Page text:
|Publication number||US5864663 A|
|Application number||US 08/712,915|
|Publication date||Jan 26, 1999|
|Filing date||Sep 12, 1996|
|Priority date||Sep 12, 1996|
|Also published as||EP0831399A2, EP0831399A3|
|Publication number||08712915, 712915, US 5864663 A, US 5864663A, US-A-5864663, US5864663 A, US5864663A|
|Original Assignee||United Technologies Corporation|
|Export Citation||BiBTeX, EndNote, RefMan|
|Patent Citations (14), Referenced by (30), Classifications (9), Legal Events (7)|
|External Links: USPTO, USPTO Assignment, Espacenet|
The present invention relates to microprocessor control circuits, and more specifically to watchdog timer circuits for supervising microprocessor operation.
The use of watchdog circuits to monitor the operation of microprocessors and to reset them in the event of aberrant operation is well known. Such circuits provide the reset command necessary to ensure that a microprocessor returns to a known reference point after a failure in order to resume a designated manner of operation.
Failure of a microprocessor to perform correctly during normal operation is typically a result of, though not limited to, any of three situations. The first is external electromagnetic interference (EMI), which can cause the power being supplied to a microprocessor to fluctuate, whereby the microprocessor produces unpredictable results. Secondly, external radiation, such as that found in outer space, can cause single event upsets (SEU) that also result in erratic operations. Finally, errors may also follow from unanticipated software bugs. These types of situations may cause erratic operation to occur at random intervals or continuously for extended periods of time. Thus, there is a need to reset microprocessors not only when a discrete interruption occurs but also to reset them continuously in the event of a prolonged interruption.
Furthermore, such resets often must occur quickly after a microprocessor enters an errant state of operation to prevent potentially hazardous or even fatal consequences, such as with use in an alarm system. Additionally, when power is supplied to microprocessors they are in undefined states of operation. Thus, an initialization or power-on reset is also necessary to ensure that a microprocessor will begin its designated mode of operation at the outset.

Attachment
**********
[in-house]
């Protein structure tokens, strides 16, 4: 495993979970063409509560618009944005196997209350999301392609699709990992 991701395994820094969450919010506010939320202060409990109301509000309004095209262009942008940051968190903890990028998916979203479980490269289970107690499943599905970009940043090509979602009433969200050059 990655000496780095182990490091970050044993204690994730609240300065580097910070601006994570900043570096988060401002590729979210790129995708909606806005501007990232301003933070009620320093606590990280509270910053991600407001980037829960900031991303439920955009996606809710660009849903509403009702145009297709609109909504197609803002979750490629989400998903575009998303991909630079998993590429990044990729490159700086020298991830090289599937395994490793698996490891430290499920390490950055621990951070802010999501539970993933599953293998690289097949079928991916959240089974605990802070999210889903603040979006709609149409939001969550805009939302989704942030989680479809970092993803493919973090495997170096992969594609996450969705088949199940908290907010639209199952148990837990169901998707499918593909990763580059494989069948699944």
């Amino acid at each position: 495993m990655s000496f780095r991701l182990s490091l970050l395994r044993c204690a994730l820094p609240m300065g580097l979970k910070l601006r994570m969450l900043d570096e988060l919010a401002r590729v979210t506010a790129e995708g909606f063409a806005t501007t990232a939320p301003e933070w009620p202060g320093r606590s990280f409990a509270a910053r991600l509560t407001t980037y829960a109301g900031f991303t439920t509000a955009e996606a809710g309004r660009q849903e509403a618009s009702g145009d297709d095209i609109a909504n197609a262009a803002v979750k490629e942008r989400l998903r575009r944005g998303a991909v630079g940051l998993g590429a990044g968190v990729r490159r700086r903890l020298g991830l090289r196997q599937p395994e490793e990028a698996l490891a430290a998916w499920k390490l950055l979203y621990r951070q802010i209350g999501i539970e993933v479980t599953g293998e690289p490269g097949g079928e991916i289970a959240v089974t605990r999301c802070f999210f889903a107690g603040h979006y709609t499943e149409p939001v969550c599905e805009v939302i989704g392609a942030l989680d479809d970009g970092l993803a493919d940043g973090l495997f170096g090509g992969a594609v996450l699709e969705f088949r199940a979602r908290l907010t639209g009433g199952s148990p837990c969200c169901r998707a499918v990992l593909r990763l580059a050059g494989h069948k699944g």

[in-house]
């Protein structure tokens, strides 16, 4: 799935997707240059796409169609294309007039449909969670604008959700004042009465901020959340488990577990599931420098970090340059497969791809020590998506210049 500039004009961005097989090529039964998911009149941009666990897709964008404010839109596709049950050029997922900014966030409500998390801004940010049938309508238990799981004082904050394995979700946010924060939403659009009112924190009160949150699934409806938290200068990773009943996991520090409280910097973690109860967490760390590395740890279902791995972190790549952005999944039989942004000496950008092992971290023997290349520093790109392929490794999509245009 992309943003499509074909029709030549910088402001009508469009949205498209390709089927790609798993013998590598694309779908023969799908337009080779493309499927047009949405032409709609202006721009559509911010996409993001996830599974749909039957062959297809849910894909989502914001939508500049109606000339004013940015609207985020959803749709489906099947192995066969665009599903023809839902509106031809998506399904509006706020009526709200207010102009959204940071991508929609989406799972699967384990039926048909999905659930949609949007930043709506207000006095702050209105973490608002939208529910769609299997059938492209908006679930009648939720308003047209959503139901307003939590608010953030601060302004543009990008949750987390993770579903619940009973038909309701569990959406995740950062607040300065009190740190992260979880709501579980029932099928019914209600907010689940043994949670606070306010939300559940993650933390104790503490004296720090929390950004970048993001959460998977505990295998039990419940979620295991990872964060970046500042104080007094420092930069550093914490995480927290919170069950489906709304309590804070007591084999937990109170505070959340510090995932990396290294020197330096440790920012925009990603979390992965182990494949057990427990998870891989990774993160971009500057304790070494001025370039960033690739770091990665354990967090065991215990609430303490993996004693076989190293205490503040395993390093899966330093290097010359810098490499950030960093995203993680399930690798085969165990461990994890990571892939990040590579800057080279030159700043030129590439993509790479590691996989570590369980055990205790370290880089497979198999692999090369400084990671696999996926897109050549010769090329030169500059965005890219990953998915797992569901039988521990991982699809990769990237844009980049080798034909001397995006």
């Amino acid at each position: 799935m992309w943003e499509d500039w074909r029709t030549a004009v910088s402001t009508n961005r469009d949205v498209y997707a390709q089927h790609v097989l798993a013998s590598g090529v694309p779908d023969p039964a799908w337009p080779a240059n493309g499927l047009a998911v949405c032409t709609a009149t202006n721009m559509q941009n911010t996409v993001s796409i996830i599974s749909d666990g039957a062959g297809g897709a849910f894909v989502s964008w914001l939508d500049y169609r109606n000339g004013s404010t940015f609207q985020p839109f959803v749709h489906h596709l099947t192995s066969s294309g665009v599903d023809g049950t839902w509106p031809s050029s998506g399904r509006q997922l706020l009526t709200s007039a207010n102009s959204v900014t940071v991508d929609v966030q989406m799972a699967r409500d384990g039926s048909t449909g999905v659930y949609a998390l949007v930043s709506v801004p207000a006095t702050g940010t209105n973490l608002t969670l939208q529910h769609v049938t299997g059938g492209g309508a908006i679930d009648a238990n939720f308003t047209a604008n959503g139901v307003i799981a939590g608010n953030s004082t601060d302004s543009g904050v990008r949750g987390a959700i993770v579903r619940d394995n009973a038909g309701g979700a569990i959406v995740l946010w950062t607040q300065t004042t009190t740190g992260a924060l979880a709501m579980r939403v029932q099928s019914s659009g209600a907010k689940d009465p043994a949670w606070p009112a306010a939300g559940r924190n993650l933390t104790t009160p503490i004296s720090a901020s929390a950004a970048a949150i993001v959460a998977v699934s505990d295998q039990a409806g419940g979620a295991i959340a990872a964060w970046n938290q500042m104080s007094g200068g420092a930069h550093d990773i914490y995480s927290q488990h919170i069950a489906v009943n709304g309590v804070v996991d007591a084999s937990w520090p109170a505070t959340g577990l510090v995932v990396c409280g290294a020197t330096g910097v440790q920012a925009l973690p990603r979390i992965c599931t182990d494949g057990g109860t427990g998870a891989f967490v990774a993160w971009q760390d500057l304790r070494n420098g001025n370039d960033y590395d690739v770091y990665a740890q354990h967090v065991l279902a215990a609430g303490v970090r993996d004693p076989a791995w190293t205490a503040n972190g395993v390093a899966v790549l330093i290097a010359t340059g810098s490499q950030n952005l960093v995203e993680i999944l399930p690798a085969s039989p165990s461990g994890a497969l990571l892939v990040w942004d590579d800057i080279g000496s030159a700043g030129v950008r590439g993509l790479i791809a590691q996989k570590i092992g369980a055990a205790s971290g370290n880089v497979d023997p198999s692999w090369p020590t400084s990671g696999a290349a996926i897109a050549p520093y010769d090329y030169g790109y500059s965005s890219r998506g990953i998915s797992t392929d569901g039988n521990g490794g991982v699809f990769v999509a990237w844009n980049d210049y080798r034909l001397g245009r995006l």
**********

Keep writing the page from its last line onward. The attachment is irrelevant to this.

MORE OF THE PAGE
Accordingly, it is desirable to have a watchdog timer with the following features: a continuous reset for repeatedly resetting the microprocessor as necessary to return it to a normal state of operation; a quick response window to ensure that the microprocessor is reset quickly; and a power-on reset (POR) to reset the microprocessor following the initial application of electrical power.
The prior art does not teach how to combine these features within a single watchdog timer circuit. For instance, Younger (U.S. Pat. No. 5,341,497) discloses a circuit for detecting an anomalous operating state of a microprocessor that continually resets the microprocessor until a specified number of resets occurs, at which point an alarm is tripped. Younger further provides a limited response window feature for generating a reset upon occurrence of an errant state. However, Younger does not teach a method for implementing a POR feature. In like manner, Huang et al. (U.S. Pat. No. 4,627,060) discloses a watchdog timer with a limited response window feature and a POR feature, but no continuous reset feature.
In addition to the failure of the prior art watchdog timers to combine all of the above features in a single device, the current state of the art also does not allow the disabling of any of these features once they are in place. Current watchdog circuits constantly maintain control over their microprocessor reset inputs whenever power is supplied to the system. Yet, there are discretionary microprocessor functions which also must have access to the microprocessor reset input if they are to be performed, such as the ability to re-program microprocessors to perform alternate tasks.
As a result of this limitation, re-programming is typically conducted by physically removing the microprocessor from its circuit board and associated watchdog circuitry and placing it in a commercially available programming device. The programming device can then access the microprocessor reset without interference from the watchdog circuitry.
However, off-board programming can be problematic as well as time and labor intensive for numerous reasons. Microprocessors are typically the largest of all integrated circuits (IC) and accordingly have the most input and output (I/O) pins of all ICs. The delicate nature of the I/O pins requires meticulous handling to avoid damage thereof. Also, microprocessors are fastened to a circuit board by placing the I/O pins through tiny holes in the board and soldering the pins in place. Here again, the delicate I/O pins can be damaged from this fastening and unfastening.